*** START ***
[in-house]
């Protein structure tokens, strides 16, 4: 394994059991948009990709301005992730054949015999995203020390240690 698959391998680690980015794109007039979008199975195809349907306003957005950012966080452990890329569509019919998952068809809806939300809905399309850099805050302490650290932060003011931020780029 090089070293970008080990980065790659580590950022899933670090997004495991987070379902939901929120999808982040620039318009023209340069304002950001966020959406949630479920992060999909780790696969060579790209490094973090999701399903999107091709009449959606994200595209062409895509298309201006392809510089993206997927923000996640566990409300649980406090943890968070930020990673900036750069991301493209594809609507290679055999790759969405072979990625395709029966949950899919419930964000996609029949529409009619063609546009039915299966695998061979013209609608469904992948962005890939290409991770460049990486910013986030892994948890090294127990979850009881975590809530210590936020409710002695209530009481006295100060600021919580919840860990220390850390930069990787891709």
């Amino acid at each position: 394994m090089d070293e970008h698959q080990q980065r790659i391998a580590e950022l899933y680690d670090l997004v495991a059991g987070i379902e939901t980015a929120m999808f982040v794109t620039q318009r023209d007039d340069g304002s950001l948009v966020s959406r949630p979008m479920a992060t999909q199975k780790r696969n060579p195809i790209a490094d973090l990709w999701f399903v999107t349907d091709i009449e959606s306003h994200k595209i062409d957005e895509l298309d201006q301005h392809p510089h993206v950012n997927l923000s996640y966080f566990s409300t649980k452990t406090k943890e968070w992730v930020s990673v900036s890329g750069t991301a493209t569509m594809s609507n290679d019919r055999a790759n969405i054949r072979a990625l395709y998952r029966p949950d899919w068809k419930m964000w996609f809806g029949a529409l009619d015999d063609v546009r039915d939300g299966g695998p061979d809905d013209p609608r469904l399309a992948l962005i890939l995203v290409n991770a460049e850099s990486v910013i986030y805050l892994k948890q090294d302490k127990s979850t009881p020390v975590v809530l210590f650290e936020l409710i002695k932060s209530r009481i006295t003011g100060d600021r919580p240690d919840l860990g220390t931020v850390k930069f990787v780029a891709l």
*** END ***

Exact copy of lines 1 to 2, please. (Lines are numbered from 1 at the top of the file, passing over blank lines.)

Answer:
[in-house]
């Protein structure tokens, strides 16, 4: 394994059991948009990709301005992730054949015999995203020390240690 698959391998680690980015794109007039979008199975195809349907306003957005950012966080452990890329569509019919998952068809809806939300809905399309850099805050302490650290932060003011931020780029 090089070293970008080990980065790659580590950022899933670090997004495991987070379902939901929120999808982040620039318009023209340069304002950001966020959406949630479920992060999909780790696969060579790209490094973090999701399903999107091709009449959606994200595209062409895509298309201006392809510089993206997927923000996640566990409300649980406090943890968070930020990673900036750069991301493209594809609507290679055999790759969405072979990625395709029966949950899919419930964000996609029949529409009619063609546009039915299966695998061979013209609608469904992948962005890939290409991770460049990486910013986030892994948890090294127990979850009881975590809530210590936020409710002695209530009481006295100060600021919580919840860990220390850390930069990787891709």